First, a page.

Table I Global prevalence and prevalence stratified by sex and co-infection percentage of HIV,* syphilis, HBsAg, and anti-HCV among Voluntary Counseling and Testing (VCT ) patients studied at Condesa Clinic in Mexico City from November 1st, 2011 to September 28th, 2012 

* HIV-Ag/Ab positive

Anti-TP positive and VDRL positive

Table II HIV* seroprevalence and its distribution by age, syphilis, anti-HCV, and HBsAg infections among women and men studied at Condesa Clinic in Mexico City from November 1st, 2011 to September 28th, 2012 

* HIV-Ag/Ab positive

Anti-TP positive and VDRL positive

§ Crude prevalence odds ratios

# Adjusted prevalence odds ratios

& p<0.05

We also analyzed the timeliness of an HIV diagnosis with respect to the studied individuals’ sex and age, and we found a significant association between these variables (table III). Using a CD4 cell count > 350 as the reference category, we found that the risks of belonging to the intermediate category (CD4 cells count between 200 and 350) were higher among the 28 to 37 (1.4, 95%CI, 1.1-1.8) and the 38 to 47 (1.6, 95%CI, 1.2-2.4) year old age groups, respectively. Furthermore, the probability of a late diagnosis (CD4 cell count ≤ 200) was related to the fact of being a woman (1.6, 95%CI, 1.1-2.3) and it increased with age in all categories.

Table III Relationship between categories of CD4 cell counts and sex and age among HIV seropositive patients studied at Condesa Clinic in Mexico City from November 1st, 2011 to September 28th, 2012 

* χ2 test


The results of the present study show that the global HIV prevalence among the studied individuals was as high as 20.1%. Most importantly, HIV prevalence among women and men in every month of the study fluctuated lightly around the mean values without showing a clear ascending or descending trend along the study period (data no shown). As a result, we are expecting a very high prevalence of HIV cases among consecutive voluntary attendees at CC along the time.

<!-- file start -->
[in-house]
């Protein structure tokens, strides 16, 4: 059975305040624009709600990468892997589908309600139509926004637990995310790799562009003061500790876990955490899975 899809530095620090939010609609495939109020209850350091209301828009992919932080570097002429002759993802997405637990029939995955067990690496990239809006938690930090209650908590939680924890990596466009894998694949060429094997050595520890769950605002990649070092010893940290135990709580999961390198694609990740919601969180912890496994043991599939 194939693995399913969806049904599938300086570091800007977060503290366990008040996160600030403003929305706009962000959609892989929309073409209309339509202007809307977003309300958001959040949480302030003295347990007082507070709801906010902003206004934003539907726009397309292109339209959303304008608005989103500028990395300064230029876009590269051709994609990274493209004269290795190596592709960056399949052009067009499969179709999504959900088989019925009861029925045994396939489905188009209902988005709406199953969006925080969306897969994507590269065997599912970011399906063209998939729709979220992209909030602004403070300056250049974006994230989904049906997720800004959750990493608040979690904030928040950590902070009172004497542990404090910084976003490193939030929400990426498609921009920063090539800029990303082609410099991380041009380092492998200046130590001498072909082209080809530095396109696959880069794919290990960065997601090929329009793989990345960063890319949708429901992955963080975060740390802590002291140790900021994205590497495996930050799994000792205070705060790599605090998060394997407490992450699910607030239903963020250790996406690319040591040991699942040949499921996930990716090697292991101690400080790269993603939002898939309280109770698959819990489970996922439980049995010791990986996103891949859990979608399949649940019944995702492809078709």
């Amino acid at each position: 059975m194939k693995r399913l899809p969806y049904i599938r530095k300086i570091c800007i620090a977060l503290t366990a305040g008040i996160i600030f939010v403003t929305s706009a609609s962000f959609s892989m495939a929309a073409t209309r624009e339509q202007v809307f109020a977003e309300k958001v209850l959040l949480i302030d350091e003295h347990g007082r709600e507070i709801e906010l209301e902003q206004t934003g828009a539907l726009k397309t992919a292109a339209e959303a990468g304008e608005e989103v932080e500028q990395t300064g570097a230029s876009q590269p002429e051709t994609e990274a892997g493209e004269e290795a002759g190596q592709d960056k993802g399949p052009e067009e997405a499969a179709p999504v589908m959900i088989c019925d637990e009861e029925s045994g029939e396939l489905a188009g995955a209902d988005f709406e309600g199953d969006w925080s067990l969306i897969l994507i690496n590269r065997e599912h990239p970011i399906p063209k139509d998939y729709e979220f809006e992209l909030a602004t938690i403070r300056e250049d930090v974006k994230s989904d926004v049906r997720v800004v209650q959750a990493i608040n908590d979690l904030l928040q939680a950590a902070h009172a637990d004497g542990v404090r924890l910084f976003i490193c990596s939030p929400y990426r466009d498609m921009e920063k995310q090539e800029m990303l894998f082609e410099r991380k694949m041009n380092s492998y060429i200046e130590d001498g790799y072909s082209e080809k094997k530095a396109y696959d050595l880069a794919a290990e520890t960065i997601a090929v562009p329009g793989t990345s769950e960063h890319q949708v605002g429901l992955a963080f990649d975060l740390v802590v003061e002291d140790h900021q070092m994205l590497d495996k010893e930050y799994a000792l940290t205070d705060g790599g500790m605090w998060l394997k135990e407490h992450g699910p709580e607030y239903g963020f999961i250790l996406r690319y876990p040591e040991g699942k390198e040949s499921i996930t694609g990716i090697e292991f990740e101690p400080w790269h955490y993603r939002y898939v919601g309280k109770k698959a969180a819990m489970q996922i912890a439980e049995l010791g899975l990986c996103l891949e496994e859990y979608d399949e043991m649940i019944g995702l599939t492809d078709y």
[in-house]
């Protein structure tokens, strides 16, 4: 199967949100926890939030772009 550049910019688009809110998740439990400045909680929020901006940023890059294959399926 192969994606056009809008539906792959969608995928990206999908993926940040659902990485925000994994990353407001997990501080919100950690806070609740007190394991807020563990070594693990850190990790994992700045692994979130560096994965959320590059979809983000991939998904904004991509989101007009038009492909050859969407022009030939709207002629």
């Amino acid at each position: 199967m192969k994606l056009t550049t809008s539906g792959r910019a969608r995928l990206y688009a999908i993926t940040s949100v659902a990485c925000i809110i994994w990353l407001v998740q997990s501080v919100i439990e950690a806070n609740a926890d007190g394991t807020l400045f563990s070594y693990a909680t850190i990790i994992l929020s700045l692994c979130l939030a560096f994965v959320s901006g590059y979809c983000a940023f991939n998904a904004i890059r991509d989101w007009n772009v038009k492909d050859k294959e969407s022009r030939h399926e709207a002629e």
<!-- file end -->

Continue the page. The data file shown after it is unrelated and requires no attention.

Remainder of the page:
We were able to identify eight acute HIV infection cases. These results suggest that most acute HIV cases are provided by young men who are requesting VCT. The epidemiological importance of this finding is that people with acute HIV infection are highly infectious due to rising levels of virus concentrations in plasma. Special care should be applied among people with acute HIV infection as prevention counseling and antiretroviral therapy to reduce infectiousness to others.12

It is important to point out that among men the prevalence of HIV infection was 5.7 times higher than among women. The prevalence of HIV infection among men in our study was also higher than many of those reported in other studies on MSM in different countries around the world.14 The UNAIDS 2012 report estimated a prevalence of HIV infection of 17% among MSM in Mexico.15 However, a HIV prevalence of 30% and even 40% among MSM in Mexico City has been reported after 1988.16 More recently, a study that reported HIV prevalence among MSM in 24 cities across Mexico found a global frequency of 16.9% with fluctuations according to the distribution of the cities in five regions: the Central-East region had the highest HIV frequency (20.4%) and the Central-West region had the lowest (9.9%).3 Even so, HIV prevalence among men was 27.5% in this study, which represents one of the highest reported in Mexico.

As expected, HIV prevalence among men was related to age and STI markers. The risks of HIV infection were associated to relatively young groups of age (28 to 47 years). This figure is consistent with the distribution of cumulative cases of HIV/AIDS in Mexico among men since the beginning of the HIV epidemic and up to 2012.17 The high odds ratios of STIs among HIV-infected individuals suggest high-risk sexual practices among the studied men. This is the case of the hepatitis B marker that were statistically correlated to the HIV infection (OR: 8, 95%CI, 4.9-13.2) as had been reported in a previous study of men seeking HIV testing in Mexico City,18 as well as of the syphilis antibody (OR: 4, 95%CI, 3.4-4.8) as reported in a systematic review paper on MSM.19 Although the odds ratio of the HCV infection among HIV infected men was high (3.5, 95%CI, 2.2-5.6), the results presented in this study showed a low HCV infection seroprevalence (1%) and an HIV plus HCV co-infection of 0.6%. These results suggest that the HCV infection is incipient among HIV-infected persons diagnosed at CC. This contrasts with MSM who practiced intravenous drug use in Mexico and whose HIV and HCV seroprevalence was 1 and 99%, respectively.20